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Taking a deeper dive into what’s wrong with the Indiana defense

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The Hoosier defense has struggled in Big Ten play after a strong start to the season.

NCAA Football: Iowa at Indiana Brian Spurlock-USA TODAY Sports

After playing stereotypical Tom Allen defense over the first three weeks of the 2018 campaign, all of the questions about how the Hoosiers would replace eight defensive starters and not lose a beat on that side of the ball went away, and expectations rose to expecting Allen to field another suburb defense in his third year in Bloomington.

However, it has not exactly gone to script for the Hoosier defense over the last four weeks. While husky Marcelino Ball did miss roughly three quarters due to a targeting penalty against Michigan State, and Jacob Robinson missed a little bit of time, the Indiana defense has remained pretty healthy during this tough stretch. So what caused the Hoosiers to go from being so successful on defense in their four wins to reeling in their three losses? The quality of Indiana’s competition increased, which caused the Hoosiers to be unable to hide their biggest weakness on defense: their lack of a four man pass rush.

During Indiana’s three losses, arguably the biggest complaint on the defensive side of the ball has been with the secondary. Too many times opposing receivers have beaten IU defensive backs in one-on-one coverage, and that was especially the case on Saturday against Iowa, as each of Nate Stanley’s first two touchdown passes came with a receiver or tight end beating a Hoosier defender on a 50/50 ball.

As seen in the above highlight reel, the Indiana secondary struggled in one-on-one coverage yet again on Saturday, as it did in Indiana’s other two losses against Michigan State and Ohio State in recent weeks. But what has gone under the radar is how little pressure the Indiana defensive line gets on opposing quarterbacks. Through seven games, the Hoosier D-line has a full six quarterback hurries (three coming from Allen Stallings IV) and just five sacks. Basically, it means that the IU line pressures the quarterback 1.57 times a game.

So what does Tom Allen do to try to counteract the lack of a front four push? Do what any football coach would: send a ton of blitzes. The problem is, Indiana has been atrocious when they have blitzed this season.

Per S&P+, Indiana is 97th in the FBS in blitz success rate at 32.4 percent and is 87th in blitz down sack rate at 7.6 percent. Indiana is also one of the worst teams in the country in S&P+’s sack rates, as IU is 110th out of 129 FBS teams in sack rate (4.2 percent) and is 116th in passing down sack rate (4.1 percent). To compare, last season the Hoosiers led the FBS in passing down sack rate at an incredible 15 percent—yes, IU went from first to tenth to last in college football in just one season.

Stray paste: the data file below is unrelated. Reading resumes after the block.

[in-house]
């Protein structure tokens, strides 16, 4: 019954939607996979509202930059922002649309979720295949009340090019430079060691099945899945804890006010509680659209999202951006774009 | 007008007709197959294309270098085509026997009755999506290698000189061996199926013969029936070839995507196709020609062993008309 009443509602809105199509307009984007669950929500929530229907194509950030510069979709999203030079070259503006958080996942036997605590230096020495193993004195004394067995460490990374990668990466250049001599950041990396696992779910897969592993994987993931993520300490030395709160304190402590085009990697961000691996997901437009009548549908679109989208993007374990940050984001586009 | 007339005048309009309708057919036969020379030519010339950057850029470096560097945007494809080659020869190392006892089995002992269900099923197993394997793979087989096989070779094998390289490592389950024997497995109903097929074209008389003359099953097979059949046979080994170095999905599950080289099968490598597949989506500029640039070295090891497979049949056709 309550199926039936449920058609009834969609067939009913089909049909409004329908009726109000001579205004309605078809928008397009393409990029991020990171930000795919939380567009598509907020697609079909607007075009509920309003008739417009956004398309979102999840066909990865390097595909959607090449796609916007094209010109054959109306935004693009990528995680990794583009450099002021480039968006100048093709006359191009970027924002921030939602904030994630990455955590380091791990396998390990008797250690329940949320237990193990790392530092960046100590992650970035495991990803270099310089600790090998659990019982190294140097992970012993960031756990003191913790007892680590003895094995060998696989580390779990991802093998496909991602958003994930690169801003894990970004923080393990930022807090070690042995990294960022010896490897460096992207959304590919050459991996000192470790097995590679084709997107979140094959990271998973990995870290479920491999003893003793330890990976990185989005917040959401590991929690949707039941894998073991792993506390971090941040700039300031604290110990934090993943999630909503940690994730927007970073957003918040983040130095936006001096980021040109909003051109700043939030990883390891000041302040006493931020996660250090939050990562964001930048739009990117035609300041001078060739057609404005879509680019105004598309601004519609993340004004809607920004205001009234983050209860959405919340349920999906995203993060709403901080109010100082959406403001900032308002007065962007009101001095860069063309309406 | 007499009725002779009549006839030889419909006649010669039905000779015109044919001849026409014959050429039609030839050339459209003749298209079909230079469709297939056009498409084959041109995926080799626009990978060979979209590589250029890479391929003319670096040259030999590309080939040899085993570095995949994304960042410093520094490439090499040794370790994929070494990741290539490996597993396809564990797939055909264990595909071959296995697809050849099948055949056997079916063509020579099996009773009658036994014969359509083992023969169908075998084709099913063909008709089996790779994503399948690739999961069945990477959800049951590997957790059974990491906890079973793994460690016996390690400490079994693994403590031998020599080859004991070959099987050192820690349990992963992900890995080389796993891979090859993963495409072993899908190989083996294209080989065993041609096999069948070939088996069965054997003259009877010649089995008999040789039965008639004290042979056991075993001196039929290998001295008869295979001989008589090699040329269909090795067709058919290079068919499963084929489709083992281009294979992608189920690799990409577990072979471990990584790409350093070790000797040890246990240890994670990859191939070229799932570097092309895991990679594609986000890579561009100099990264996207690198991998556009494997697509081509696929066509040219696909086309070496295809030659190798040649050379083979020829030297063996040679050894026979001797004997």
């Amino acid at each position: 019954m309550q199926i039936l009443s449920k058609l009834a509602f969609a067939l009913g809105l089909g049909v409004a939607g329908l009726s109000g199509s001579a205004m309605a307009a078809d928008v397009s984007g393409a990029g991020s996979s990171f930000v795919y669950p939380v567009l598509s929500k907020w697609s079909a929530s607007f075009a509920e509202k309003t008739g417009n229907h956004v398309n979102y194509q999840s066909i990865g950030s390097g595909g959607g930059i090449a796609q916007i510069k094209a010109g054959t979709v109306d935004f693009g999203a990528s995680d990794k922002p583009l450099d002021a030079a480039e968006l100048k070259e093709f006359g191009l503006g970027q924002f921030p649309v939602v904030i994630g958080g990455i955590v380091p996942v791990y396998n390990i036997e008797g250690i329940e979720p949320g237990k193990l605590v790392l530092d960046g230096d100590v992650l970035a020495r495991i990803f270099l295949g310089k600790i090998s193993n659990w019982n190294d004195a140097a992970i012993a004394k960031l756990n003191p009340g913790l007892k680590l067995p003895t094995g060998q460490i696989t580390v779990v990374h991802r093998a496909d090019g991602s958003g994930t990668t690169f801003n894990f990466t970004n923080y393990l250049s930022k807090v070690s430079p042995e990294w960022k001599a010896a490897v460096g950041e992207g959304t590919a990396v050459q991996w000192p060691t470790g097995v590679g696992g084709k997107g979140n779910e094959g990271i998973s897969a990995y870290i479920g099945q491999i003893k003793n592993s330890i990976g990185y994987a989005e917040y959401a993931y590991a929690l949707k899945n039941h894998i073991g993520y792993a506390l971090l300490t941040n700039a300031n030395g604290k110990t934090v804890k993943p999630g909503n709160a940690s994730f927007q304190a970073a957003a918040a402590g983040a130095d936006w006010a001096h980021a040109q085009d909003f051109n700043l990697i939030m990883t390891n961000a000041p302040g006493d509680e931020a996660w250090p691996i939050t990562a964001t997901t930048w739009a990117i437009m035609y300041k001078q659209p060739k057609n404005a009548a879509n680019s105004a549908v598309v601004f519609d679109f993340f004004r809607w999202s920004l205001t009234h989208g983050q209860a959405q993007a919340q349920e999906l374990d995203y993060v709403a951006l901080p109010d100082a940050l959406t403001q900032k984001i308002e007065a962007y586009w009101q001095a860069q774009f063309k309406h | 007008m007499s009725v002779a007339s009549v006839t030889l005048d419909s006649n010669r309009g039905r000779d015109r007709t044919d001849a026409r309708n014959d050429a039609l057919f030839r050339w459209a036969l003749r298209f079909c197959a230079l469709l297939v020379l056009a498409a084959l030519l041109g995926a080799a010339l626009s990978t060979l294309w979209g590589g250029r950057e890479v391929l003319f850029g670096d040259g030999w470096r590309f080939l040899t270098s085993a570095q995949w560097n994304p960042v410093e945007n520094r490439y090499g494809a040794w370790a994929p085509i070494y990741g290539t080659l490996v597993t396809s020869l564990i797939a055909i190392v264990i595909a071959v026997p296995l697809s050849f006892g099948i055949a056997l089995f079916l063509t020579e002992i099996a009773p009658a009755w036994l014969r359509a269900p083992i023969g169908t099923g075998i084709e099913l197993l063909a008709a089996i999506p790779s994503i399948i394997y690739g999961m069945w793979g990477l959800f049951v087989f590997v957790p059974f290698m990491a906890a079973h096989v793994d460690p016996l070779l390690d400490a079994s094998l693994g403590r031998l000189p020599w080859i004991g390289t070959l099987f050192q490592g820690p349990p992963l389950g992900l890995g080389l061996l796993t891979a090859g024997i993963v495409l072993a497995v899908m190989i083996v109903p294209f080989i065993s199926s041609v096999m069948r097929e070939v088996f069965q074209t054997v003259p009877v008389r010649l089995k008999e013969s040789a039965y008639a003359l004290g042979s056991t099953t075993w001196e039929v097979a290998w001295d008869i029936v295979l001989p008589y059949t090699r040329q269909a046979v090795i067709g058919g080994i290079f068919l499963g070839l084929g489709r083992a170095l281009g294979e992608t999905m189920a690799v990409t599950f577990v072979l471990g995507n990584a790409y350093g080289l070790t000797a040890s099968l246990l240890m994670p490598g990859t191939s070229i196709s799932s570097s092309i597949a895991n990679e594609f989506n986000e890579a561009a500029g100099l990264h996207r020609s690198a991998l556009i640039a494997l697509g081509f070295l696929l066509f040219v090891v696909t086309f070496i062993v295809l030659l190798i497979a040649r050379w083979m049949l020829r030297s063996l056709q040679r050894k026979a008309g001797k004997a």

In Indiana’s three loses, teams have caught on to Allen’s gameplan of sending extra men, and have taken advantage time and time again, such as on this pitch and catch from Brain Lewerke to Felton Davis on September 22.

On that play, Allen sent six Hoosiers at Lewerke, leaving five men in coverage. Instead of waiting for the pressure to get to him, Lewerke recognizes the blitz, takes a quick dropback and fires to his All-conference receiver who is able to beat Andre Brown to the ball to pick up a first down.

The same pattern showed up in the Iowa game this past Saturday, as FIVE of Nate Stanley’s six touchdown passes came against a Hoosier blitz. There’s no reason to believe that this trend won’t continue when Penn State comes to town this weekend, as Trace McSorley is right up with Dwayne Haskins and Stanley as being one of the top quarterbacks in the Big Ten.

So what does Tom Allen do? He’s really in a lose-lose situation. In an ideal world, Allen could drop seven in coverage and let the front four get to the quarterback and occasionally blitz. But because the defensive line doesn’t create pressure by themselves, then opposing quarterbacks would have all day to throw the ball. However, if Allen does send extra men at the quarterback, opposing teams are taking advantage of one-on-one coverage and burning the Hoosiers on the back end.

Allen’s best hope is to mix up coverages and blitzes to try to keep the opposing team off guard, and his 4-2-5 system can help with that; however, there’s only so much scheming can do in college football, at some point it comes down to can you win the battle in the trenches, and right now, the Hoosiers can’t on the defensive side of the ball in Big Ten play.